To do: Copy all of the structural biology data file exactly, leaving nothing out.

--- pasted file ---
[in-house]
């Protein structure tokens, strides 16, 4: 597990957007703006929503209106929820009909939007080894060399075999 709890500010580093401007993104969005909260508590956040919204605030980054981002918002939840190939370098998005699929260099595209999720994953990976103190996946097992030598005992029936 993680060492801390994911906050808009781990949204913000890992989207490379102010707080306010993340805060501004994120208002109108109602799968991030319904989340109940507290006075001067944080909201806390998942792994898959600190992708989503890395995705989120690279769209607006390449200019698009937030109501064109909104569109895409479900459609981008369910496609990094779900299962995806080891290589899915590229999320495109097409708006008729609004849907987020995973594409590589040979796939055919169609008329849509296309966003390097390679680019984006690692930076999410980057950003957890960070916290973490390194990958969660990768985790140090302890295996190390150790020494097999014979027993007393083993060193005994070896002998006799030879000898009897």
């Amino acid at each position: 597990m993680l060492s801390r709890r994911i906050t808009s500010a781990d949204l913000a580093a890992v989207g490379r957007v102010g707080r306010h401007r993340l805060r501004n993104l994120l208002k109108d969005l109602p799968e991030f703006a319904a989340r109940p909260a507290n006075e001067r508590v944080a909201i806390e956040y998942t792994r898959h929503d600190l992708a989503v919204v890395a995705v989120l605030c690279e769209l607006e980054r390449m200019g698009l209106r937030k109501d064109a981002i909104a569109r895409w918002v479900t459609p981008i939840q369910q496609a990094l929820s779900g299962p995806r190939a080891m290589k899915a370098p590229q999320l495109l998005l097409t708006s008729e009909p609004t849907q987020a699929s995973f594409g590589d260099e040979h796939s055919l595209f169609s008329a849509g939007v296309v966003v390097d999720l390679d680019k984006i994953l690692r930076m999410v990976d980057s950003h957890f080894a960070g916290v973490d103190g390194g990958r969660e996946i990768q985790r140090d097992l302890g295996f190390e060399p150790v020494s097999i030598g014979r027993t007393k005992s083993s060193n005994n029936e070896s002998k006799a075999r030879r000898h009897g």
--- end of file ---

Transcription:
[in-house]
């Protein structure tokens, strides 16, 4: 597990957007703006929503209106929820009909939007080894060399075999 709890500010580093401007993104969005909260508590956040919204605030980054981002918002939840190939370098998005699929260099595209999720994953990976103190996946097992030598005992029936 993680060492801390994911906050808009781990949204913000890992989207490379102010707080306010993340805060501004994120208002109108109602799968991030319904989340109940507290006075001067944080909201806390998942792994898959600190992708989503890395995705989120690279769209607006390449200019698009937030109501064109909104569109895409479900459609981008369910496609990094779900299962995806080891290589899915590229999320495109097409708006008729609004849907987020995973594409590589040979796939055919169609008329849509296309966003390097390679680019984006690692930076999410980057950003957890960070916290973490390194990958969660990768985790140090302890295996190390150790020494097999014979027993007393083993060193005994070896002998006799030879000898009897």
């Amino acid at each position: 597990m993680l060492s801390r709890r994911i906050t808009s500010a781990d949204l913000a580093a890992v989207g490379r957007v102010g707080r306010h401007r993340l805060r501004n993104l994120l208002k109108d969005l109602p799968e991030f703006a319904a989340r109940p909260a507290n006075e001067r508590v944080a909201i806390e956040y998942t792994r898959h929503d600190l992708a989503v919204v890395a995705v989120l605030c690279e769209l607006e980054r390449m200019g698009l209106r937030k109501d064109a981002i909104a569109r895409w918002v479900t459609p981008i939840q369910q496609a990094l929820s779900g299962p995806r190939a080891m290589k899915a370098p590229q999320l495109l998005l097409t708006s008729e009909p609004t849907q987020a699929s995973f594409g590589d260099e040979h796939s055919l595209f169609s008329a849509g939007v296309v966003v390097d999720l390679d680019k984006i994953l690692r930076m999410v990976d980057s950003h957890f080894a960070g916290v973490d103190g390194g990958r969660e996946i990768q985790r140090d097992l302890g295996f190390e060399p150790v020494s097999i030598g014979r027993t007393k005992s083993s060193n005994n029936e070896s002998k006799a075999r030879r000898h009897g």